Listening to our State Representative last evening, I realized that he had no interest in any of these issues. None. These are the issues that will decide whether it’s even possible to have a Republican State Representative in this legislative district in the near-term future.  This man, and those like him, are whistling past the political graveyard.  There can be no future for Republicans, or specifically, conservatism, if we continue to pretend that we can still wave our hands around talking about tax cuts and making government more efficient even while the left is demolishing our ability to do anything whatever about it. Worse, it is laughable to talk about controlling the growth of government while essentially advocating for more government programs and dollars. The left is actively purging Republicans from polite society at an increasing rate, and while well-meaning fools run about talking about economic and financial issues, the left is undermining the whole of the economy on which any such notions are based. It does no good to tackle taxing issues when the left is printing money at record pace, creating the cruelest tax of them all: Inflation, as a precursor to economic collapse.

The Republican Party has many smart, dedicated people in it, but I think far too many are stuck in a paradigm that’s been dead and buried for some years. Our nation is being destroyed, and while it happened slowly at first, it has now accelerated to a state requiring a day-to-day assessment of our condition.  While I’m sure the State Representative to whom I listened last night probably means well, he’s not going to be very effective. If he’s not willing to pursue the handful of issues I’ve outlined above, we’re not going to make much headway on the basis of his efforts, irrespective of his sincerity.  Instead, this is a time for activism of another sort. To date, Republicans and conservatives have satisfied themselves with a vaguely contentious discussion about the size of government, but the left is only too happy to entertain that discussion since all the while, they’re cutting out the foundation on which such discussions are based. More, they’re growing government at such a colossal rate that there will soon be no room for the private sector. They’re intentionally crowding us out, while we leave the battleground on which that is occurring unguarded and largely uncontested.

Make no mistake: This is warfare still being conducted in the political sphere, but that will not persist indefinitely. We are rapidly coming to a point at which they will simply demand our outright, explicit surrender, and attached to the demand will be an unavoidable “Or else.” Now is not the time for retrenchment, and retreat. This is the time for bold political activism, because the flaws and fallacies in their arguments are obvious.  What we need is the will to fight.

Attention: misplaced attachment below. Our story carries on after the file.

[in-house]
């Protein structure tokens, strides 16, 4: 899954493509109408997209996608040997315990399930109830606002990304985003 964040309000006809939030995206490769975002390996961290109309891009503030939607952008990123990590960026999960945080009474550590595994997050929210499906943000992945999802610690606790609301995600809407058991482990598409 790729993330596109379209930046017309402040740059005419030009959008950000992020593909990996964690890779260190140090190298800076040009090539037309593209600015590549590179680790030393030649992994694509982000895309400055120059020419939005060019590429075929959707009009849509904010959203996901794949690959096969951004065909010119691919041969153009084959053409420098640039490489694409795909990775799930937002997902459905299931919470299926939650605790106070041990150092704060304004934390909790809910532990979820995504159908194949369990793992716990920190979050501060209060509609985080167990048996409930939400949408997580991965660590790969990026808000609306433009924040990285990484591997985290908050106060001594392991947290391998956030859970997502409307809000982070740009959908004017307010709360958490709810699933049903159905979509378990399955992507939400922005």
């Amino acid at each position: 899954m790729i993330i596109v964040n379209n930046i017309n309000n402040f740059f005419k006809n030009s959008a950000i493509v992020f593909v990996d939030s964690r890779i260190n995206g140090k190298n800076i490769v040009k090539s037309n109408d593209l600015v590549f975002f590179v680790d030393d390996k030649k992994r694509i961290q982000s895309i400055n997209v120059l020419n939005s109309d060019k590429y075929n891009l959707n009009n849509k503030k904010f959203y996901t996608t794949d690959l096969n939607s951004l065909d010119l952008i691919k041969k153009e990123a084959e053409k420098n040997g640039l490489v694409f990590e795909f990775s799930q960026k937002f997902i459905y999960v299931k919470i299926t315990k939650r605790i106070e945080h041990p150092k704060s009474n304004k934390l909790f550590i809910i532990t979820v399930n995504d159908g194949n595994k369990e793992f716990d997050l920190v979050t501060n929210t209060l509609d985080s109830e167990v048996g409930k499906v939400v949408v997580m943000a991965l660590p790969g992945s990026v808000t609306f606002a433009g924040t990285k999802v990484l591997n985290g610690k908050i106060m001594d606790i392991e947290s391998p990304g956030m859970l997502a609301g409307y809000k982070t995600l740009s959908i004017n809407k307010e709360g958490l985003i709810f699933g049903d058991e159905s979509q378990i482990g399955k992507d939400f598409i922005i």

At the end of last night’s meeting, after the guest speakers had departed, new Precinct Chairs were being inducted among other routine business. The party Chairman asked each of them, in turn, why they were seeking these positions. An elderly gentleman, seated not far behind me, explained in two words why he wanted to be a Precinct Chair:

“I’m scared…”

He went on to say that he is scared for the country. He’s scared for his children and grandchildren. He’s scared.  He didn’t shriek his words. He didn’t shout them, but neither did he whimper.  It was a matter-of-fact pronouncement of what every sensible person seated in that room already feels, and knows, in the pit of their stomachs each time they turn on the news. If you’re not scared, you’re a damned fool.  That State Representative, unwilling to address the elephants in that room, listed above, is a damned fool. He’s scared too, but for a different reason: He fears having to enter a battlefield on which he knows nothing about the combatants, the contested issues, and the cause of the fear expressed later by the new Precinct Chair.  It’s a battle he doesn’t know how to fight, and since he doesn’t, his practice has been to retreat into issues where he has better understanding and firmer footing for his advocacy.  The problem is that his fear, for whatever reasons, prohibit him from engaging in the battle we now have before us.  He might be a great warrior in a battle over economic and fiscal policy, but he clearly has a lacking of either the stomach or the standing for the all-out political and cultural war we now face.  They aren’t here to make peace with us. They’re here to wipe us out.

I would ask my fellow conservatives to attend meetings of their local Republican Party, learn the players, learn the mechanics of it all, and then seek a seat as a Precinct Chair/Committeeman (whatever they call it in your state.)  Dan Shultz of ThePrecinctProject Blog offers some insight here. Here’s a video of an interview by Steven K Bannon from his show “War Room:”